Welcome to these Hubbard pages. They're a somewhat disorganised
collection of photographs and stories I've published since this website
started life in 1998. They've all Grown like Topsy, growing
without supervision or prior planning.
That planning has now arrived in the form of
hubbardplus.co.uk - my sister
Judith's website. She is actively researching our Hubbard family history.
I do not intend to change these pages, as there are so many
other websites linking back. Please visit
Nick, January 2013
Penelope Forrest's emails
I'm keeping copies of emails sent to me from my distant cousin, Penelope
paf <at symbol> zarf <dot symbol> com
Since my mother died in August last year, I've done a lot of sorting through
and transcribing of old letters which came to light. One in particular, I
thought might be of interest to you:
Letter from Harriet Crompton, born Phelps, to her mother-in-law, Alice
Crompton. Transcribed from the original in May 2005 by Penelope Forrest, born
Phelps, great granddaughter of Harriet and John Crompton.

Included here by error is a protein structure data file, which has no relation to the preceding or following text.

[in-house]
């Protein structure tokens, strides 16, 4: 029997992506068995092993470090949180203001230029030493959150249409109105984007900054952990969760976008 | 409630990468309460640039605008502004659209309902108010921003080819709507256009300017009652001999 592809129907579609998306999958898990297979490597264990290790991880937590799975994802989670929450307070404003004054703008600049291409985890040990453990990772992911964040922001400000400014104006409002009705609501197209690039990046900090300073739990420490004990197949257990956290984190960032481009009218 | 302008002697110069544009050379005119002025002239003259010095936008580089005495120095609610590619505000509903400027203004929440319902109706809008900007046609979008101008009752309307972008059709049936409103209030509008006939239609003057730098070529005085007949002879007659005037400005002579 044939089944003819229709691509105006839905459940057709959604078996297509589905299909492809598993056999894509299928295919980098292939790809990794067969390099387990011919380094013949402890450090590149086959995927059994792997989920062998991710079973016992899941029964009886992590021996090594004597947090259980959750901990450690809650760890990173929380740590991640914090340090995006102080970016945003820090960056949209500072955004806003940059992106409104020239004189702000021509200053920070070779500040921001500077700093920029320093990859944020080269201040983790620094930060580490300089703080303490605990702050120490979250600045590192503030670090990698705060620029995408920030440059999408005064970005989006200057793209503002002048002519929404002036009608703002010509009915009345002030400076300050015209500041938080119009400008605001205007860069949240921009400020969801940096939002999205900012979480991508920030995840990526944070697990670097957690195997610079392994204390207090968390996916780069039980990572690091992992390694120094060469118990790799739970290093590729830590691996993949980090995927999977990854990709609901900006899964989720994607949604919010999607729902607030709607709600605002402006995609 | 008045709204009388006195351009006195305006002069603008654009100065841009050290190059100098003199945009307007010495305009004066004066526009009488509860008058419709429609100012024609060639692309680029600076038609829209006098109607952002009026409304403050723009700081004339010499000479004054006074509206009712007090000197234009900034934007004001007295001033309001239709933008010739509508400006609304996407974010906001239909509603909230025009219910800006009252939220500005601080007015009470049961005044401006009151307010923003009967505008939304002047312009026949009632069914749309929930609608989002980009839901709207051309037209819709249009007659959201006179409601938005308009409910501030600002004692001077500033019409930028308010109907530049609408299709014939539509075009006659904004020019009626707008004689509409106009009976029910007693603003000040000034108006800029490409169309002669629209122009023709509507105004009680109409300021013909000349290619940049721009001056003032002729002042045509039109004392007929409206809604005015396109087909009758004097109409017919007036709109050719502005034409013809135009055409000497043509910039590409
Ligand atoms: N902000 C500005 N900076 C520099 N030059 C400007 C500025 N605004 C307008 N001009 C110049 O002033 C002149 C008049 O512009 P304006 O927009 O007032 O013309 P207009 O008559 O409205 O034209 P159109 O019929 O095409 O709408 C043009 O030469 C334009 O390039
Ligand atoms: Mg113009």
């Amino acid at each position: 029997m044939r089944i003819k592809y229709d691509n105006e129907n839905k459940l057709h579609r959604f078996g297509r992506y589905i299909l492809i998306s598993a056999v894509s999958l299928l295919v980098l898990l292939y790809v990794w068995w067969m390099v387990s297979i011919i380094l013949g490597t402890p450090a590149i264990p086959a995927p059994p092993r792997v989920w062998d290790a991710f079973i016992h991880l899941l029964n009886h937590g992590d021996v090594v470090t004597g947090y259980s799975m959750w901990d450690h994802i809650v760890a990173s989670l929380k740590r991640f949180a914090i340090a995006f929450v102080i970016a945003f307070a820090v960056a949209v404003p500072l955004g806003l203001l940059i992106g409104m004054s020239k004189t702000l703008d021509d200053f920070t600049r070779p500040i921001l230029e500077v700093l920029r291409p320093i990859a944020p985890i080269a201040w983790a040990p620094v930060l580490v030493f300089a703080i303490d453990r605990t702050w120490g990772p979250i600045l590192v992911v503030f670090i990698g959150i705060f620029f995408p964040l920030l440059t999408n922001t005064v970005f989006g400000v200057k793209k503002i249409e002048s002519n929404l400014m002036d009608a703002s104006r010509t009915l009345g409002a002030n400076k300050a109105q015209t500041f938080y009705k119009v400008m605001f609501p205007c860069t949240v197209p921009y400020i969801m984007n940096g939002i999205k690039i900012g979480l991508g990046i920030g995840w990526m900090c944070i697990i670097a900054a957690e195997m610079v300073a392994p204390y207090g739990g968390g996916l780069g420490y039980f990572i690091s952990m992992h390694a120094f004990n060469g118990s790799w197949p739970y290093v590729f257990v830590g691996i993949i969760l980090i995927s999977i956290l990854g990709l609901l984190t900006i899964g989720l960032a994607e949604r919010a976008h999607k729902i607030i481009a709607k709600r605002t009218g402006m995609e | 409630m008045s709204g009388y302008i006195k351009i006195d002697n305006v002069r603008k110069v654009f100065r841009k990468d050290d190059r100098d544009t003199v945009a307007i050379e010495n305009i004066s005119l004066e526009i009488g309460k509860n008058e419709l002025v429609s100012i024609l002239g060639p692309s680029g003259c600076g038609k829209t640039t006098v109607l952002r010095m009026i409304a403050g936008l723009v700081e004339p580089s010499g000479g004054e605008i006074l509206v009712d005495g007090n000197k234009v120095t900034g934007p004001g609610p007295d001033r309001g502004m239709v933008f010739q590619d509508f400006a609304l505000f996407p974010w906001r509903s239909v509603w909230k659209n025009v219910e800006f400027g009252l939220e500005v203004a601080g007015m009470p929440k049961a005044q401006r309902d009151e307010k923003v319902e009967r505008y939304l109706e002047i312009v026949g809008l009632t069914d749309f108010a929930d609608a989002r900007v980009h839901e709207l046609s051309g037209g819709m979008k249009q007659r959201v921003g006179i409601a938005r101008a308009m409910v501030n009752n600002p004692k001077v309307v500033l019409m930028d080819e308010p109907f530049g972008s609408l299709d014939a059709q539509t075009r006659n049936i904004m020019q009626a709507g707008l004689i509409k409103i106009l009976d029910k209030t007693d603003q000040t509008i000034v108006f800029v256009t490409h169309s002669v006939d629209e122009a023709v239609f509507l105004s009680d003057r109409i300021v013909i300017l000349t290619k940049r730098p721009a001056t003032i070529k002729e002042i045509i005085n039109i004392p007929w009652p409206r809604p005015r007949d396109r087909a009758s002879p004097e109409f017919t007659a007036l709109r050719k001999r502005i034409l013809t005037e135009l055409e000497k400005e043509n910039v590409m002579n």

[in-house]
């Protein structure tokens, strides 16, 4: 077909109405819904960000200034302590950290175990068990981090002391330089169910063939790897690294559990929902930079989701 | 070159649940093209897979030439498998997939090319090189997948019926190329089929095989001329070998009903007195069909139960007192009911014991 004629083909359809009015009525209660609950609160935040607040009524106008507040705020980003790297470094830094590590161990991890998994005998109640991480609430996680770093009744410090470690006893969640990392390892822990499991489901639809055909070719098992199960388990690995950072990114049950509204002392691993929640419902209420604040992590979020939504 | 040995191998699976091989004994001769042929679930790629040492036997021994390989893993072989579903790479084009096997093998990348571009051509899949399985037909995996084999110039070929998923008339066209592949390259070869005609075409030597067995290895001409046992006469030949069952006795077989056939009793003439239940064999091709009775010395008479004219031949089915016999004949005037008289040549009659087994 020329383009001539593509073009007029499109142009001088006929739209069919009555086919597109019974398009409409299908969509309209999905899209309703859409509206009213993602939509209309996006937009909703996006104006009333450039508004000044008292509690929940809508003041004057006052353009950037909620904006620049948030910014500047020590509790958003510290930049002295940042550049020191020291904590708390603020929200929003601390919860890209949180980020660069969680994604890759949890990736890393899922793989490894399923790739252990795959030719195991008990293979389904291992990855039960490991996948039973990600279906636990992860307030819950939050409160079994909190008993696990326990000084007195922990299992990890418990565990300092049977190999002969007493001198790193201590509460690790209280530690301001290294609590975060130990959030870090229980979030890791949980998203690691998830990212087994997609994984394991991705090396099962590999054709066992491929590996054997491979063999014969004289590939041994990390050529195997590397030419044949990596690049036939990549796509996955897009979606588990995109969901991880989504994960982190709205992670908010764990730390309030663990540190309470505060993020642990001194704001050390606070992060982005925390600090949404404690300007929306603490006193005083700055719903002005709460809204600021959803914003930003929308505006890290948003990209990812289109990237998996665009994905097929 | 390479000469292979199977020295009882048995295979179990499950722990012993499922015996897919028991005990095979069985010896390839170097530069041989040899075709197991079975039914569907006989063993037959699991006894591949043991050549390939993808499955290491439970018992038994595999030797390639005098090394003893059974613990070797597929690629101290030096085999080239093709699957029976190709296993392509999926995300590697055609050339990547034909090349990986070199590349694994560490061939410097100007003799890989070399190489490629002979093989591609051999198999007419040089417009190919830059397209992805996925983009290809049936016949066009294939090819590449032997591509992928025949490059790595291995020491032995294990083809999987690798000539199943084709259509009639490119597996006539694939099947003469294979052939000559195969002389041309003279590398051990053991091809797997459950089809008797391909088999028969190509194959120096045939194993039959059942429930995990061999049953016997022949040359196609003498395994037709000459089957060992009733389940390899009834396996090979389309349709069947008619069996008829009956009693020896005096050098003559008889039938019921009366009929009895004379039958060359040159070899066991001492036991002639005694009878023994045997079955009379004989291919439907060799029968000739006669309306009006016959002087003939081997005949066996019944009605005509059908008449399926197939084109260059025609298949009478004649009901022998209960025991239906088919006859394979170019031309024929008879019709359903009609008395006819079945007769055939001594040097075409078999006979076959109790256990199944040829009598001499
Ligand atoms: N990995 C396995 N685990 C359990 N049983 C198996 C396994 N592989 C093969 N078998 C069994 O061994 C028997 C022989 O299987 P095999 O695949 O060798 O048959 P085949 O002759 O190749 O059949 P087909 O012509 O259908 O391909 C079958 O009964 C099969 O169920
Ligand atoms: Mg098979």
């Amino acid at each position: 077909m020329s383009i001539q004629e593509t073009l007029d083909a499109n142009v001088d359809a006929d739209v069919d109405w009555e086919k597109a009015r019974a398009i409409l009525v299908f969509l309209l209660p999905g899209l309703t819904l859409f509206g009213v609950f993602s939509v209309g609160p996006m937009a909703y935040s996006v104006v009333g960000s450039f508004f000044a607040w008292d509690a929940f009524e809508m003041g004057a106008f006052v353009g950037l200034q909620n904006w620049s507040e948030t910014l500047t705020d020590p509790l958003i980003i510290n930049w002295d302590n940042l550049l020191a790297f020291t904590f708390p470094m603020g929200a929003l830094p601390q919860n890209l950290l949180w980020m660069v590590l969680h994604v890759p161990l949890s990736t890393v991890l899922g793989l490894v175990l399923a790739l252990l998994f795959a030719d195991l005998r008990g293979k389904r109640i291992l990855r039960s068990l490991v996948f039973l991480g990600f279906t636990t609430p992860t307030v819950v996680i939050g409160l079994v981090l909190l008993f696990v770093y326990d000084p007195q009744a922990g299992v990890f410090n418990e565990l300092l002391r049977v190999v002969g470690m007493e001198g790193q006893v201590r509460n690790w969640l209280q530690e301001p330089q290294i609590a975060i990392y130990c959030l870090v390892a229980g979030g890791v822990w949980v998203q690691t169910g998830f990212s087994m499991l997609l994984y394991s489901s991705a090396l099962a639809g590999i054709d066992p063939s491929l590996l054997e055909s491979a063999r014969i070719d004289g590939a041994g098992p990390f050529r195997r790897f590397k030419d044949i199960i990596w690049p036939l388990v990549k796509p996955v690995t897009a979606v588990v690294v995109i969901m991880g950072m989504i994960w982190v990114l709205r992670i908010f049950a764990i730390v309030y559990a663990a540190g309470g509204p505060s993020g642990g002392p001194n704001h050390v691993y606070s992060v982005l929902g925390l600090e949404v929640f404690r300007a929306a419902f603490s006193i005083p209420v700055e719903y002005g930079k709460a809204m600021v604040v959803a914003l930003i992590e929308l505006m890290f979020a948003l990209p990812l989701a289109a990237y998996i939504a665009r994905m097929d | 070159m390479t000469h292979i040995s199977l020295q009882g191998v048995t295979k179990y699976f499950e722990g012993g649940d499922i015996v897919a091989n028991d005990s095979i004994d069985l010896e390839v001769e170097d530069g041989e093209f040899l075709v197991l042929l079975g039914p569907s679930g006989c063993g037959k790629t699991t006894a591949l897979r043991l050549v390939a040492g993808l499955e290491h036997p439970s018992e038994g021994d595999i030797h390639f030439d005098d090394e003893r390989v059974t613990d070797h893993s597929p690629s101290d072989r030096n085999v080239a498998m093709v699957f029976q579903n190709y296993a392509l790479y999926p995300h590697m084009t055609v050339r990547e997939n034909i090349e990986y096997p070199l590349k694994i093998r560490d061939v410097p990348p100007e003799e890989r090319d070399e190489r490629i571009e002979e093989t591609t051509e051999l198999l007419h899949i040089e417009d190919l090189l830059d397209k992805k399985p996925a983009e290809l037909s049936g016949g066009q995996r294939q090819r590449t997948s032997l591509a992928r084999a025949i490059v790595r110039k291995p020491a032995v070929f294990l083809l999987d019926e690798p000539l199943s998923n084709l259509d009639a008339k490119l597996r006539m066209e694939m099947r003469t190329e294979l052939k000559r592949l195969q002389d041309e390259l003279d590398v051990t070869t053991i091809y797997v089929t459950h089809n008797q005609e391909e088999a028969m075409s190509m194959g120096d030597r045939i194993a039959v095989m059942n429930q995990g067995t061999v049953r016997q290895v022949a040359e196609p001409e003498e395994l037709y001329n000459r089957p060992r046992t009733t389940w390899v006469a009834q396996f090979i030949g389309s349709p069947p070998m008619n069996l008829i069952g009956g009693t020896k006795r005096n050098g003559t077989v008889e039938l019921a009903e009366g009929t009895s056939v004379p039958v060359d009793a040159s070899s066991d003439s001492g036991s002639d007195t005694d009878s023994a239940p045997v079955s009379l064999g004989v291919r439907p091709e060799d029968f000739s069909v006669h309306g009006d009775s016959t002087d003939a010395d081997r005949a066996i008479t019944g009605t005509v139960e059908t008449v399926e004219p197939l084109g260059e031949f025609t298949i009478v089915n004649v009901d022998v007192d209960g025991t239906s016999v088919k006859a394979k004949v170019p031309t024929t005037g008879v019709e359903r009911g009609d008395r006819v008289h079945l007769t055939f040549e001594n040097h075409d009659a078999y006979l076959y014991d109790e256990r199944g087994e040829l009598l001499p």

|Sta Cruz, Madeira 29th Nov 1854.
My dear Mrs Crompton
You expressed a wish to hear some particulars of our wedding so I am
going to do my best to give you an idea of it. It took place last Saturday
the 25th under very favourable circumstances, for it was delicious bright
weather & we had few disappointments in the guests we had invited. It was
rather a fatiguing day for we had to be at the Consulate for the civil
contract, at 9. Mr Stoddart was very polite though unused to the way we took
to get married. Papa, Mamma, Mary, Mrs Bayman & Willie went there with us.
Then we went home & dressed in our best to go to Church where the service
began at ½ past 10 o'clock.
There were 12 bridesmaids & 12 bridesmen who went in box carts of which
there were eleven in the procession. The young ladies looked very nice and
were dressed in white muslin with pink & blue caps & ribbons. They consisted
of the 3 Forbes, Ellen Hayward, Augusta Sheffield, 2 Taylors, Bella, Mary &
Clara & the 2 Miss D'Arcys. The Church was prettily decorated & we stayed to
receive the H. Communion after the marriage service which a great many
people had gone to Church to witness. We then went straight from the Church
door to the Sta Clara convent to see the nun who was very much delighted.
Then home to breakfast to which people had been invited for ¼ to 1. There
were 60 people, I believe, present & they seemed very happy & drank toasts
to our health & were very uproarious altogether. The breakfast table looked
very well & the cake was large & tastefully iced by Payne & surmounted by